Figure 3 is a schematic representation of the risk analysis and outlines the trend analyses with respect to oil, gas, coal and nuclear energy presented in detail in the Energy Appendix. Each indicator emphasises an aspect that is relevant to security of energy supply, such as internal political stability in countries or difficult political relations (see Table 1 for an overview). For each aspect, the figure reflects whether it is likely to lead to security of energy supply problems (probability) and how great the impact would be (impact) in the period to 2021. In addition, the trend for the next five years is briefly stated (outlook); see Energy Appendix for the analyses per fuel and the detailed supporting analytical framework.
Security of energy supply is difficult to capture in a two-dimensional overview, and the above outline should certainly not be considered in isolation without taking note of the more detailed trend analyses in the Appendix.
The overall picture emerging from the trend analysis is that no major problems with security of energy supply are expected at the aggregate EU level. The fact that the global energy markets are currently characterised by an ample supply is the main reason for this. However, lack of investment in oil and gas around the world may cause price volatility in subsequent years, as the market shifts from being a buyers to a seller’s market. The main point to note in the period to 2021 is the possibility that gas transport through Ukraine from Russia may be interrupted again, affecting security of gas supply in parts of the EU. A disruption of traffic in important shipping straits, such as the Suez Canal, Hormuz or the Bosporus, has implications for maritime oil and gas (LNG) transport. Moreover, much of the EU’s refining capacity is optimalised to process a Russian oil grade. Some international companies are making investments in the EU to make refineries more flexible in terms of types of crude oil and production, but many others are not. As a result, a stronger physical connection exists between producer, processing and the consumption market than macro oil market analyses suggest. Nevertheless, the security of oil supply policy, especially in comparison with other energy sources, is well developed within the IEA, and hence too in the EU.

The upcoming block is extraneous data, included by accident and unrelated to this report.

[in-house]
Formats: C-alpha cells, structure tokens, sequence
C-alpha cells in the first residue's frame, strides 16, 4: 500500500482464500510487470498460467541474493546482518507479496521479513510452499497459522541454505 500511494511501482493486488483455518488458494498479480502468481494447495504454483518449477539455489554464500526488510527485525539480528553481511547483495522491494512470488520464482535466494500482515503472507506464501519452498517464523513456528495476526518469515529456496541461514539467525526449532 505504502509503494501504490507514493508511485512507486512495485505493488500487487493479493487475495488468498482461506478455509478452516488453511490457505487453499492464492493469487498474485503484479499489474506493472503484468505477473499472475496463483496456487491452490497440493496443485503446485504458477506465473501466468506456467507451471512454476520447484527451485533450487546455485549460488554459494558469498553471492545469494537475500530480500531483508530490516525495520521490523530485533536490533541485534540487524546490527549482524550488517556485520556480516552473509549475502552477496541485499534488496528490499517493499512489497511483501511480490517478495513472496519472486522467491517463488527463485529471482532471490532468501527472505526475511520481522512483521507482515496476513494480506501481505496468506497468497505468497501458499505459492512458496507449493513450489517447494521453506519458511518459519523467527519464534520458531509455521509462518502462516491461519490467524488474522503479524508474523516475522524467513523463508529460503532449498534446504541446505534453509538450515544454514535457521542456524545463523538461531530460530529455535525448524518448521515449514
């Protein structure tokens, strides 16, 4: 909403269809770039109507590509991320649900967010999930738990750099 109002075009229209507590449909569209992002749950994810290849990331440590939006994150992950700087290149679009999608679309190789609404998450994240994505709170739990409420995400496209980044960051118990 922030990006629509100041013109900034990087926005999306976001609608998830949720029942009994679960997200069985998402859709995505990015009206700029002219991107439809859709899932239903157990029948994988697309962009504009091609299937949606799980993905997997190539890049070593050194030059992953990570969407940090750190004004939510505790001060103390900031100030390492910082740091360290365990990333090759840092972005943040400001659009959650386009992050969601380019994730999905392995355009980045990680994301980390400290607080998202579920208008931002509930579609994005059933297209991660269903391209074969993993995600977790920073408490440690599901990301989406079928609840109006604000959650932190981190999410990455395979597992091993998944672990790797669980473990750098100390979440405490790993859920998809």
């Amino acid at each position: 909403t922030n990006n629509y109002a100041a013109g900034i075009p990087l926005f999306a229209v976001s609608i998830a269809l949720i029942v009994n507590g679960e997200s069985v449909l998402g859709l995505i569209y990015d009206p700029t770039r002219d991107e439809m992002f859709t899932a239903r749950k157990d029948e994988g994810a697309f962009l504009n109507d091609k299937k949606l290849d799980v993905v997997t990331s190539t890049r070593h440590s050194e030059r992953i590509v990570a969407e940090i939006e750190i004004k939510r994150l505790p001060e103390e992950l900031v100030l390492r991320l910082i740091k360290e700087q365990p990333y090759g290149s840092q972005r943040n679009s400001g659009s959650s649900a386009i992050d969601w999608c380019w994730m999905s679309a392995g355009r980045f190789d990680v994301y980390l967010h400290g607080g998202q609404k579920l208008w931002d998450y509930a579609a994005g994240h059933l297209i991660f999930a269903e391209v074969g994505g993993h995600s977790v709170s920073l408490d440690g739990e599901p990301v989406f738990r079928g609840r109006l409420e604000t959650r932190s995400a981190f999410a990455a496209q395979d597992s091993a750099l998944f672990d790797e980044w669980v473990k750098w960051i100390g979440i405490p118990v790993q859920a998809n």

The above analysis shows that over the next five years, no major threats are expected to security of energy supply in Europe. However, if the transport of gas from Russia through Ukraine becomes interrupted again, economic damage in some eastern member states could occur, as described in the Appendix. Whether such damage would be limited or more substantial would depend on the exact nature and duration of the interruption.
Unforeseen and less commonly discussed shocks could change the assessment. The probability of the shocks is relatively low in the period under study (up to 2021), but it useful to discuss a few of them, not least because the uncertainty regarding the probability of occurrence of these shocks increases as the horizon is shifted further into the future.
In a general sense, a supply/demand shock in an energy market, for whatever reason, certainly cannot be excluded. Disruption of exports from a major energy producer such as Saudi Arabia, Qatar or Russia or a radical change of policy by an energy consumer such as China could cut across current trends. The abundant supply of oil would disappear or the current LNG surplus might dwindle away more quickly. The markets are capable of restoring balance to global supply and demand, but the implications of such a shock could be far-reaching. The policy options for safeguarding energy security in the EU could suddenly prove to be more limited. This is why keeping energy options open by means of diversification will always be a worthwhile strategy; the same goes for maintaining good political and other relations with current and potential major energy suppliers.